Academic journal article The Mississippi Quarterly

James C. Beecher and the Freedmen's Bureau

Academic journal article The Mississippi Quarterly

James C. Beecher and the Freedmen's Bureau

Article excerpt

JAMES C. BEECHER, THE YOUNGEST OF LYMAN BEECHER'S seven sons, all of whom became Congregational ministers, was the only one to serve as a soldier. His military career lasted five years, from June 1861, to June 1866, the last ten months of which he also served as a subassistant commissioner in the Freedmen's Bureau. At the same time he commanded the 35th United States Colored Troops, a regiment of freedmen, mostly ex-slaves from North Carolina, one of the first black units to be formed.

Aside from "Beecher's Bibles," and "Beecher's Pets," nickname of the 1st Long Island Regiment (later the 67th New York Infantry Regiment)(1), in which James spent his first year in the military, the Beecher family's associations were largely clerical and literary, not military. Both James and his brother Thomas K. Beecher served for a while as chaplains, but James's last three years in the army, although he continued to preach wherever he was stationed, were spent as commander of a regiment, and he rose to the rank of brevet brigadier general. James was glad to leave the chaplaincy behind, was proud of his military career, and tried to re-enlist after his tour ended in 1866.

James, like his half-siblings Harriet Beecher Stowe and Henry Ward Beecher, ardently condemned slavery. A military Beecher in conquered South Carolina at the head of a black regiment was a powerful symbol, perhaps of the same magnitude as Henry Ward Beecher delivering the keynote speech at that supremely triumphant moment, the raising of the U.S. flag over Fort Sumter on April 14,1865. James, commander of the northern half of Charleston with his regiment garrisoned in the Citadel, was in the audience. James was a symbol who did not go unnoticed by newly freed slaves and by planters alike. One of the Ball plantations, according to the family's recent chronicler, Edward Ball, was liberated or "invaded" by James and the 35th USCT. "The Balls must have felt that an ambassador from President Lincoln himself had come to call."(2) When James's reputation began to sour in the spring of 1866 and his critics accused him of doing the planters' bidding rather than working for the freedmen, one wrote, "The job of turning out of house and home the poor loyal freedmen, to make place for rebels steeped in treason, was given to Col. Beecher, because his name and his antecedents might make the inhumanity seem less inhuman."(3) Aware of his name's power,James sometimes took it with a grain of salt. He wrote that his niece, engaged to marry one of the officers of the 35th USCT, "is the only sensible one of the whole family, all the rest are clean daft...."(4) Beechers' celebrity notwithstanding, no one would feel lucky to have his plantation house burned by a Beecher. Chalmers Davidson both indulged his sense of irony and saluted the celebrity and symbolic power of a military Beecher when he wrote, "Thomas Osborne Lowndes [1801-1886] had the distinction of having his resident plantation house ["Poplar Grove" in St. Paul's Parish, Colleton District] burned by a brother of Henry Ward Beecher and his other three by less distinguished Union officers...."(5)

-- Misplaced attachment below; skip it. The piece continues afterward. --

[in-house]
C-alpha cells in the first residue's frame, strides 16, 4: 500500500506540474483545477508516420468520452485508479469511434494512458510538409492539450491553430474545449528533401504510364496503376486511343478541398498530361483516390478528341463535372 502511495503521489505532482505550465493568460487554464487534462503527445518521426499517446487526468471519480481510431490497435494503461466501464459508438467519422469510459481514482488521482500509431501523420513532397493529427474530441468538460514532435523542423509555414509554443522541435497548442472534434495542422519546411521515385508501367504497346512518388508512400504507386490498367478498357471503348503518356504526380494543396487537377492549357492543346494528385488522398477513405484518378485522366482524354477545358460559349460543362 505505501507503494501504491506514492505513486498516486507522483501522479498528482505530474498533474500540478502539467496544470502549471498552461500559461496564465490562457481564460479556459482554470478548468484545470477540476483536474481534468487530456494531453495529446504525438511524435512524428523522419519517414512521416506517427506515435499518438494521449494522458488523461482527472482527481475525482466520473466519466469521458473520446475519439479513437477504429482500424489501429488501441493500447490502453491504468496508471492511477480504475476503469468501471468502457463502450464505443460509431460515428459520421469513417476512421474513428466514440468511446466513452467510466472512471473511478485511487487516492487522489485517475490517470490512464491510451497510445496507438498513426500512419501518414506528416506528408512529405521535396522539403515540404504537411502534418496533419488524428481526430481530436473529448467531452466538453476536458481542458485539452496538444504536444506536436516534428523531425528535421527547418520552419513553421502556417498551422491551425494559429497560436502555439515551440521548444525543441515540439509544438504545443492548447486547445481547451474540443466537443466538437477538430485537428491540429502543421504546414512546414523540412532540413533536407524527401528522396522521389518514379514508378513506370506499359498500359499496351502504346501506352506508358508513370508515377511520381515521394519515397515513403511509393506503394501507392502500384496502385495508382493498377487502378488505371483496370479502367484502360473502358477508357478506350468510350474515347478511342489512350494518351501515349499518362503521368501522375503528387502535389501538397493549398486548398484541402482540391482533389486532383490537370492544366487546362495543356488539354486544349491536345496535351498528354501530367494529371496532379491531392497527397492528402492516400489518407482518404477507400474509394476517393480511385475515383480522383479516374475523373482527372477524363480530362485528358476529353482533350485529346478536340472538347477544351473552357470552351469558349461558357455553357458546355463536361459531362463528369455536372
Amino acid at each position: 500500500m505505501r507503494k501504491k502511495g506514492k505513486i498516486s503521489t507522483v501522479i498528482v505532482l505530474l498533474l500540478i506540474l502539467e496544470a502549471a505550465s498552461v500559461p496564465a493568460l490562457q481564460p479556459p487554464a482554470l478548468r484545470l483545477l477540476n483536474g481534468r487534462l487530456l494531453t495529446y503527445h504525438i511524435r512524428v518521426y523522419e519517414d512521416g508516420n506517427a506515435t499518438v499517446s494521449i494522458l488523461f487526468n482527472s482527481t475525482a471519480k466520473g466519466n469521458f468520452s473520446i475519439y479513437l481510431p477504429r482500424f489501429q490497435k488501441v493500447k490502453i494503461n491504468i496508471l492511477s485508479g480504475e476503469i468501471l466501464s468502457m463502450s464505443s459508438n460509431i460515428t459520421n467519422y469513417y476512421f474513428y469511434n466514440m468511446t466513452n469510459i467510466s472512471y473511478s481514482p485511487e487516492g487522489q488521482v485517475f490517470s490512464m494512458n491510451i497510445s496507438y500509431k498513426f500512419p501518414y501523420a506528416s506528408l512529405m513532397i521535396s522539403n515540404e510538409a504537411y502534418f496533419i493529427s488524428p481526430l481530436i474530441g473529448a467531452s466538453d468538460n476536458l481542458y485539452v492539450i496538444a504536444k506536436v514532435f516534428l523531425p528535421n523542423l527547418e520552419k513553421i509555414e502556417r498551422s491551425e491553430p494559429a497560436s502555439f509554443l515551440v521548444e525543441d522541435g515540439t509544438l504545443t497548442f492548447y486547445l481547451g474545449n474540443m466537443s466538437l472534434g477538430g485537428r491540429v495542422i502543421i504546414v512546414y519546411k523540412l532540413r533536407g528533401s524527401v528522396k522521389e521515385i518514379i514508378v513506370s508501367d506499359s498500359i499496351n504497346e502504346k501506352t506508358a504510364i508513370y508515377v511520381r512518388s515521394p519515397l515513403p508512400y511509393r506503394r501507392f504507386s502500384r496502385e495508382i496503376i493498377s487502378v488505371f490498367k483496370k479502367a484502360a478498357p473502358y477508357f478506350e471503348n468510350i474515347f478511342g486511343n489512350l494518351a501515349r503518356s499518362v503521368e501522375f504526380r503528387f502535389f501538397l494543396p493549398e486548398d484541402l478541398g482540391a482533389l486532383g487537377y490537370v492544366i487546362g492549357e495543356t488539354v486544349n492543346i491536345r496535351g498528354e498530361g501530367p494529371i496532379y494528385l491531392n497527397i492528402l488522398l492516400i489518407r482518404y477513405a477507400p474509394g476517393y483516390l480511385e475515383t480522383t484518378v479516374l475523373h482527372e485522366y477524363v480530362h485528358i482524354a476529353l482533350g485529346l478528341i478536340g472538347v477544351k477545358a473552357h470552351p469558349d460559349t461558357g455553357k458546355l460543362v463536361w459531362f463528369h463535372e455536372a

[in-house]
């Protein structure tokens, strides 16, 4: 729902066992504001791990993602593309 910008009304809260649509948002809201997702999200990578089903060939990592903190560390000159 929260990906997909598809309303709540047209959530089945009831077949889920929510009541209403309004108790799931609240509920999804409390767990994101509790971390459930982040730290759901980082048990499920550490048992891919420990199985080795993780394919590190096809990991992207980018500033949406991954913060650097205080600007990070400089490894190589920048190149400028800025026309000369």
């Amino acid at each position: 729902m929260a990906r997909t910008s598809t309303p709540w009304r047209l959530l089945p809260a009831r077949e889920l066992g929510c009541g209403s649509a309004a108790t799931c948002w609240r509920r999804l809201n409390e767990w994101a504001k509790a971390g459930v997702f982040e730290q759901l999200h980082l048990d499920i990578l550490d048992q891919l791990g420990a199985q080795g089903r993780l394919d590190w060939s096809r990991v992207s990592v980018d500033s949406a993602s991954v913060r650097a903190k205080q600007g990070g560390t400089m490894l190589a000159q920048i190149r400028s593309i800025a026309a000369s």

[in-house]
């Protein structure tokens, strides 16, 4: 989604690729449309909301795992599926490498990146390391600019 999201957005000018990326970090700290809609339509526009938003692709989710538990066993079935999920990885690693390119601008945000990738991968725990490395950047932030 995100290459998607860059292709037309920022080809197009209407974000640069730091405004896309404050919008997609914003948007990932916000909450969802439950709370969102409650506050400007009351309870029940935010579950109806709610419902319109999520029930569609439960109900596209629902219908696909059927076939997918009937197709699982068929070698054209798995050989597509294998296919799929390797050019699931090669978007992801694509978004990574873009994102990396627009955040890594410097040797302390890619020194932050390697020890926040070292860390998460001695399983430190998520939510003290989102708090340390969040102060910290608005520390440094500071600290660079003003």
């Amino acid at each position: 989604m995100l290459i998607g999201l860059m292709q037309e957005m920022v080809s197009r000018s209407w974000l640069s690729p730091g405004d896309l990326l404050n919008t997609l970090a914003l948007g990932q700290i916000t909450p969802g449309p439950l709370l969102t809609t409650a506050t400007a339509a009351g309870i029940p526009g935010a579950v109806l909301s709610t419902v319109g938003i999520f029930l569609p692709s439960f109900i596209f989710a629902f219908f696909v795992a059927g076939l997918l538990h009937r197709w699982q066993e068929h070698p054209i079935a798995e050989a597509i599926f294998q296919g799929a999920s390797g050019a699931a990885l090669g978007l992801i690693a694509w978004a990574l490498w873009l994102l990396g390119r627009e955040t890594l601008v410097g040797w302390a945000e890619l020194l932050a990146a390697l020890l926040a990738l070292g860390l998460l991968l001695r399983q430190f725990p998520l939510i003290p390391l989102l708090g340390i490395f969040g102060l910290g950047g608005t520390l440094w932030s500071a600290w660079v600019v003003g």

Like most of the other 2,441 agents of the Freedmen's Bureau, James Beecher has not been the subject of full-length individual treatment. The names of scholars of the Bureau who have mentioned him are soon told: George R. Bentley, Claude F. Oubre, Richard N. Current, and Donald G. Nieman use him to illustrate conflict of authority between the military and the Bureau. Without giving him credit for obeying military orders, they cite him as an example of an agent who, disobeying the orders of the new Assistant Commissioner of South Carolina, Robert K. Scott, evicted freedpersons in the spring of 1866. Bentley's History of the Freedmen's Bureau contains the best summary of this episode and concludes rightly that Beecher and his military superiors "took the management of Sea Islands lands out of the hands of" the Bureau. …

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